El Salvador Finca Las Brumas Natural Pacamara 2021


Bean name El Salvador Finca Las Brumas Natural Pacamara 2021
Country #SSSSS Limited Editions 2021


Hello, hi! ???? Amy here, wishing you a very warm welcome to #SSSSS April!

Spring has sprung! The days are getting longer and the weather warmer, marking the end of evenings spent curled up with a pourover + escaping to Tamriel and instead enjoying a cheeky cold brew outside in the garden for me! ????

As Chris mentioned in the previous #SSSSS Newsletter, myself and he are now looking after you lovely lot so please do give us a shout at orders@hasbean.co.uk if there's anything you'd like to see from us at all!

Anywho enough of that, onto this month's coffee:

This month's coffee is a Natural Pacamara from Finca Las Brumas in El Salvador! (I LOVE a Natural Pacamaras, for me personally, the funkier the better!) I'll go into more depth about Pacamaras a little later on as they're a super interesting varietal, but for now let's talk about Finca Las Brumas.

Las Brumas, owned by Juan Jose Ernesto 'Neto' Menéndez Argüello, is located between 45 to 60 minutes from Santa Ana city, nestled between the 3 volcanos that make up the Los Volcanes National Park: Santa Ana, Cerro Verde and Izalco. Las Brumas therefore has very rich volcanic soil; it's deep and very fertile, and has been generated by different Ilamatepec and Izalco volcanic eruptions throughout history. It's also a very misty farm, due to the unique microclimate there, hence it's name which translates to english as "The Mists".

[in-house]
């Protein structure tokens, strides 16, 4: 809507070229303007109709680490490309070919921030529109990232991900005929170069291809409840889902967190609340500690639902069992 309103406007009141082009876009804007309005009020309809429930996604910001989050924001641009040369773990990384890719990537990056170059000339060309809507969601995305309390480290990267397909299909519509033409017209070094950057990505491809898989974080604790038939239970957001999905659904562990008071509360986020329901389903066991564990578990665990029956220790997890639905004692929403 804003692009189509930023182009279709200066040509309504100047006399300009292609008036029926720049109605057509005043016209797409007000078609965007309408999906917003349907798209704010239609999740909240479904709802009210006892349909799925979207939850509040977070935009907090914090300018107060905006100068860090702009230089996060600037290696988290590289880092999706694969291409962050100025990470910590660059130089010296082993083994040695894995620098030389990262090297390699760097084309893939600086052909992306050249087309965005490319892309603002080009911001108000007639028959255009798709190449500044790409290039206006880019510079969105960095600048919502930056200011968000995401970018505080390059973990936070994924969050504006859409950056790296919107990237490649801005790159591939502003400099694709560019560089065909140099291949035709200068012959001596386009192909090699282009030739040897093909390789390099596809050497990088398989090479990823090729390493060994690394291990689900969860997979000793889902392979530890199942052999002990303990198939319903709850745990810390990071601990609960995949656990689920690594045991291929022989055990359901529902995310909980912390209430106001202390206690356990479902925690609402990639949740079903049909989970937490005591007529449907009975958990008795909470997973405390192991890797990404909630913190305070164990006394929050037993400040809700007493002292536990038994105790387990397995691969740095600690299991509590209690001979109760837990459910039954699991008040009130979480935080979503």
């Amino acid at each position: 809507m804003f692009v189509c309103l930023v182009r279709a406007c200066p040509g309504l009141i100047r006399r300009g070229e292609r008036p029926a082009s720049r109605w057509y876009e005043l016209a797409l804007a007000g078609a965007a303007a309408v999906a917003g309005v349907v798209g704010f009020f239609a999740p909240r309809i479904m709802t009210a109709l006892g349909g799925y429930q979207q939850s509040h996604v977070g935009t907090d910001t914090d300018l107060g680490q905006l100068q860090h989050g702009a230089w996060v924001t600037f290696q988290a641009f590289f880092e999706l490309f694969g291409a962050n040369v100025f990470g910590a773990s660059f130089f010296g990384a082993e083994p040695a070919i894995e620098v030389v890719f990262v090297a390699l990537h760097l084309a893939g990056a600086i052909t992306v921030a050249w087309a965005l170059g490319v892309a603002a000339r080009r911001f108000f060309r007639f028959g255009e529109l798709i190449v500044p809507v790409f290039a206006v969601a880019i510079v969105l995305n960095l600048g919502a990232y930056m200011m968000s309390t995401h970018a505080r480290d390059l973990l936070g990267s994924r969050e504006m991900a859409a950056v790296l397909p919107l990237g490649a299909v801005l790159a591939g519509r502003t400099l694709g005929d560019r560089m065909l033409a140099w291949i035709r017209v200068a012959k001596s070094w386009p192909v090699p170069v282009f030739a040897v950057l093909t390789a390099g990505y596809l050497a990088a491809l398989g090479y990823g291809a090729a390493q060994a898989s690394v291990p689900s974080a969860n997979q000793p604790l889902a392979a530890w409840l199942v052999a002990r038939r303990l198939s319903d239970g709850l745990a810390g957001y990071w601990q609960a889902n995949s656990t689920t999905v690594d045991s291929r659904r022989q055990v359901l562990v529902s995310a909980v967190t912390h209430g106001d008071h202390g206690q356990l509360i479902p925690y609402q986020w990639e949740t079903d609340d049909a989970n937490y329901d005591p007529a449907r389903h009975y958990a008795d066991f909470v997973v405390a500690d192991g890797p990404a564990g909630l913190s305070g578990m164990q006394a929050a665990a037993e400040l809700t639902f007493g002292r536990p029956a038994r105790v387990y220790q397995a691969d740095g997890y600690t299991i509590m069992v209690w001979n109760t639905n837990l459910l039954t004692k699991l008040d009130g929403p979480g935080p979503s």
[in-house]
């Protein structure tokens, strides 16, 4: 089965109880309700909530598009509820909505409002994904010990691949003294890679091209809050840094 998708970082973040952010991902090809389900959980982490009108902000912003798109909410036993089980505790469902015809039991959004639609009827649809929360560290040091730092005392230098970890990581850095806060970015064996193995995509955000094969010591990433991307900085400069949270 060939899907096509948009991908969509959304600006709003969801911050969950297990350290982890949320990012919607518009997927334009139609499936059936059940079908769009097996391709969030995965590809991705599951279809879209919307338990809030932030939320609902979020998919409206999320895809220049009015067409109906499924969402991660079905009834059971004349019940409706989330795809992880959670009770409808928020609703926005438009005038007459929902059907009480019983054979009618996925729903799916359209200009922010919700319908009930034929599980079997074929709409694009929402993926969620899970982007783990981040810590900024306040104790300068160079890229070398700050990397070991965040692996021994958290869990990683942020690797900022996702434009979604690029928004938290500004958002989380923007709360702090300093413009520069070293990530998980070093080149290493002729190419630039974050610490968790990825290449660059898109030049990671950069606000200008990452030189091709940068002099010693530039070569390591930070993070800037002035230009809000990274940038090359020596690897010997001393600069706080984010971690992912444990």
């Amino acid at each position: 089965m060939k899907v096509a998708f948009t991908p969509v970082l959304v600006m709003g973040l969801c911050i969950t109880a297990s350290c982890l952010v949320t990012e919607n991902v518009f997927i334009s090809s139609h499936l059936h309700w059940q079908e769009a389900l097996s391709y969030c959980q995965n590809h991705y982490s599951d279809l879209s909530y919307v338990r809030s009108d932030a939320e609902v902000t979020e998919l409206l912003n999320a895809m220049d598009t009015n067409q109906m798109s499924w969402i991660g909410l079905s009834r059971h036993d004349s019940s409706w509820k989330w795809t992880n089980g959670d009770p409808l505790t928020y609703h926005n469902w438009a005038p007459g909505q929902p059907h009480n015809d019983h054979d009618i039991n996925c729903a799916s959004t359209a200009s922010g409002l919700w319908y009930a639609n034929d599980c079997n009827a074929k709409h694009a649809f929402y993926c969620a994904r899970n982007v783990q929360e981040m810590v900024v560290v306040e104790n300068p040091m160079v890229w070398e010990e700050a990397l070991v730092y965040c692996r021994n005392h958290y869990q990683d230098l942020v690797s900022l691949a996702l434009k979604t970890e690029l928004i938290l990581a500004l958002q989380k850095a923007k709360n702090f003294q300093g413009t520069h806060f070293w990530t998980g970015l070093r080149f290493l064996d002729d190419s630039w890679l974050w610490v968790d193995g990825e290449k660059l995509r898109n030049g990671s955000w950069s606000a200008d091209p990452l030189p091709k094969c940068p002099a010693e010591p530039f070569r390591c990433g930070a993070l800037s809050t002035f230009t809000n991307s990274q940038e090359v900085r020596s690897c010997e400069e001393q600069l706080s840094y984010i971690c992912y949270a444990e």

This unusual microclimate is a huge contributing factor to the coffee-growing success here. Moisture-rich atmosphere and limited daylight work hand in hand to slow down photosynthesis of the coffee plants here, meaning the coffee cherries have a longer maturation process. This helps to develop favourable characteristics within the coffee: aroma, sweetness, acidity and flavour.

We originally came across Neto when we purchased our first coffee from his first farm, La Ilusion, through the Cup of Excellence auction back in 2008. We went on to buy more coffees from his other small farms in the Santa Ana region, including Finca Alaska, Los Andes, and eventually the first harvest from Las Brumas in 2016. Aside from his success in the cup of excellence for multiple farm's harvests, Neto remains the only producer to have produced two coffees that have won the World Barista Championship: firstly in 2011 with a coffee from La Illusion, then again in 2017 with a coffee from Las Brumas, both roasted by Hasbean!

So, what exactly is a Pacamara?! Well, aside from being my absolute favourite varietal, this super big bean is a lab-created mash up of two different varietals: PACAs and MARAgogype (see what they did there?!).